The Colorado Department of Local Affairs’ Division of Housing reported this week that there are twice as many low-income households as there are affordable rental units in Colorado. Housing units are deemed affordable if the household pays 30 percent or less of monthly income to rent.
DOH analysts also found there are 49 rental units affordable to every 100 households that earn $20,000 or less per year. The report assumes that households earning $20,000 can afford a monthly rent payment of $500, or 30 percent of monthly income.
At the same time, there are 43 affordable rental units for every 100 households earning $15,000 or less per year, and 53 units for every 100 households at an income of $10,000 or less.
Higher income families continue to have more options.
For or households making $40,000 per year, there are 102 rental units for every 100 households.
“The greatest challenges in affordable housing are at the lowest income levels,” said Colorado Housing Division Director Pat Coyle. “The market is doing well at housing families with moderate incomes, but a large number of families with very low incomes in Colorado are paying much more than they can afford for housing.”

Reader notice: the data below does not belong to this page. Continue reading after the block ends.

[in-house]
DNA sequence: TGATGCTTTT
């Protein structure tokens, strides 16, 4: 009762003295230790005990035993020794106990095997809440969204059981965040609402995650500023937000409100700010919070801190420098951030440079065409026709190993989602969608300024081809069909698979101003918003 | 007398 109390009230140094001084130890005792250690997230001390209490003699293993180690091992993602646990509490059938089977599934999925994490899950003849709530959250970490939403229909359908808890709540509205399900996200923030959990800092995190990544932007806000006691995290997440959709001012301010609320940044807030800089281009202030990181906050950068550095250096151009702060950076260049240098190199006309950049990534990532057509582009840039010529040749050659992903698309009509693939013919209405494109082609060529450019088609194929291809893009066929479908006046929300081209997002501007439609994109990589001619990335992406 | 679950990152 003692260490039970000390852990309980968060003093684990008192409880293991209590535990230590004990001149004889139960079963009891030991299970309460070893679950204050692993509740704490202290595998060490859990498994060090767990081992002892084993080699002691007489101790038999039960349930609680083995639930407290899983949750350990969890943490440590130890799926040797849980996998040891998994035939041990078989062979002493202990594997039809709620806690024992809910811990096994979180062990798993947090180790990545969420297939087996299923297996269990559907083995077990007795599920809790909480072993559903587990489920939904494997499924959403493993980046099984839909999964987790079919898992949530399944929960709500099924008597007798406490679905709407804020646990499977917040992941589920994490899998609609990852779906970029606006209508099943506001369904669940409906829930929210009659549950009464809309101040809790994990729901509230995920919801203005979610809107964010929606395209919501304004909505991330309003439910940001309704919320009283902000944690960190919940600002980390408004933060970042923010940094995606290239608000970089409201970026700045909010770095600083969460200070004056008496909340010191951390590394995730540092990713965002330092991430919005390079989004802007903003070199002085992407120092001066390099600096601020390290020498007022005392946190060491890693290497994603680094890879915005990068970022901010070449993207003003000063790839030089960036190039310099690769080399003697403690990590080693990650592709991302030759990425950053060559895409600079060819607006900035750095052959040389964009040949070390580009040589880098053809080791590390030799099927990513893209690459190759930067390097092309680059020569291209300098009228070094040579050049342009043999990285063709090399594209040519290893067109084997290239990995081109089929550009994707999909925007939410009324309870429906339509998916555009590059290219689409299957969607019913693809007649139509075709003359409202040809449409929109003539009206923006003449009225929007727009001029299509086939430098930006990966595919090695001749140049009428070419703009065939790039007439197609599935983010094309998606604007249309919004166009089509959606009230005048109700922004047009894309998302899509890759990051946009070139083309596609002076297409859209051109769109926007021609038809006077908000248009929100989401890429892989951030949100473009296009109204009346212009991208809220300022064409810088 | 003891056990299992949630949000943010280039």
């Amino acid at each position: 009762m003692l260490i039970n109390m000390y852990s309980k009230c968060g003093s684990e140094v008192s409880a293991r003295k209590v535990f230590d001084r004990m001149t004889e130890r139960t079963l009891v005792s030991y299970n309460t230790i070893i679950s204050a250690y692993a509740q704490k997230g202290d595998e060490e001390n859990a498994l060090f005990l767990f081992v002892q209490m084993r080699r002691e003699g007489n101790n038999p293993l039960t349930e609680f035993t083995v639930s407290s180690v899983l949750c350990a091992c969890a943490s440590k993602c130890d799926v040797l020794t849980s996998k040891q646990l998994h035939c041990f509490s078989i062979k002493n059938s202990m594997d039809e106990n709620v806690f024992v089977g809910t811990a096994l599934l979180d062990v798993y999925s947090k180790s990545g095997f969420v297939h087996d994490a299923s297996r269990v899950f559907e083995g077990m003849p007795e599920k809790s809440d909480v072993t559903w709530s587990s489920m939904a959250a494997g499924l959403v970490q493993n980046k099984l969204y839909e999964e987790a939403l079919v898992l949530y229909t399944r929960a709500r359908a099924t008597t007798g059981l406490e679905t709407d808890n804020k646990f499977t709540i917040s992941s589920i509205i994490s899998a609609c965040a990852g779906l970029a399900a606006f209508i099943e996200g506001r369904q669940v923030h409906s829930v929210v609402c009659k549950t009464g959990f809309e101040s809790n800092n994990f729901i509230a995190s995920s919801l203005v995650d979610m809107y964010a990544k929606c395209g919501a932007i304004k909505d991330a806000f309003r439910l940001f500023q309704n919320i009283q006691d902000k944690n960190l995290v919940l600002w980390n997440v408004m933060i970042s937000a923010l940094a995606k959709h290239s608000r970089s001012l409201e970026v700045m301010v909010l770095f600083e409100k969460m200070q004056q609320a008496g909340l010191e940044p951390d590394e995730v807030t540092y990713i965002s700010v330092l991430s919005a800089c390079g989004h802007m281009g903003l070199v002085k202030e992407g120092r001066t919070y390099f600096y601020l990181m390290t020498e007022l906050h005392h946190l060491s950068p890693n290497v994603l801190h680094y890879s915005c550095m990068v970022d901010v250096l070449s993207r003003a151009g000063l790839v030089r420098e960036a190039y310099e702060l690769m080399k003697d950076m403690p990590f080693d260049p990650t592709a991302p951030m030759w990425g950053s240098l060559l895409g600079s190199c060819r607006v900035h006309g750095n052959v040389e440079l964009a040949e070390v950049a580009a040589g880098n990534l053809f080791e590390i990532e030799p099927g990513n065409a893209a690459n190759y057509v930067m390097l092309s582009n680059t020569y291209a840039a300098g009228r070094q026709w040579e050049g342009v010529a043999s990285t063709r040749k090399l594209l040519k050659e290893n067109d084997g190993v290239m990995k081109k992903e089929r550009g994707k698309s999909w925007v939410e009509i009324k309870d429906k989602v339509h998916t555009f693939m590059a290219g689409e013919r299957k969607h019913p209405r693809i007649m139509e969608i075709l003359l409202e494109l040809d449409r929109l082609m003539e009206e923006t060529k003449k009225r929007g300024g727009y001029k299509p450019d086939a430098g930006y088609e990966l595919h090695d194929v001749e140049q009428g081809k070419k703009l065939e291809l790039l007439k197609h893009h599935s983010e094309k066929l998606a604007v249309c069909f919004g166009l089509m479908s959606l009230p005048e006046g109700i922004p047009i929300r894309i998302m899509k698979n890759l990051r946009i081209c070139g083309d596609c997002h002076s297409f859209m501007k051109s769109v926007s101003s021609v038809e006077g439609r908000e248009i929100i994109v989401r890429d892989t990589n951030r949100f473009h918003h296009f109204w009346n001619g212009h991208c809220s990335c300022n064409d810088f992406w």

There were geographical differences, however.
In the metro Denver area, there were 42 units affordable to every 100 households earning $10,000 or less, and 38 units affordable to households earning $20,000 or less. Affordable rentals were more accessible in largely rural Mesa County where there were 58 units affordable to households earning $10,000 or less, and 46 units affordable to households earning $20,000 or less.
The problem could worsen because it’s not feasible for developers to construct market rate rental housing for those making $15,000 or less; the cost of construction and land is simply too high.
The Housing Mismatch and Rent Burden Report is available at the Division of Housing blog: http://divisionofhousing.blogspot.com/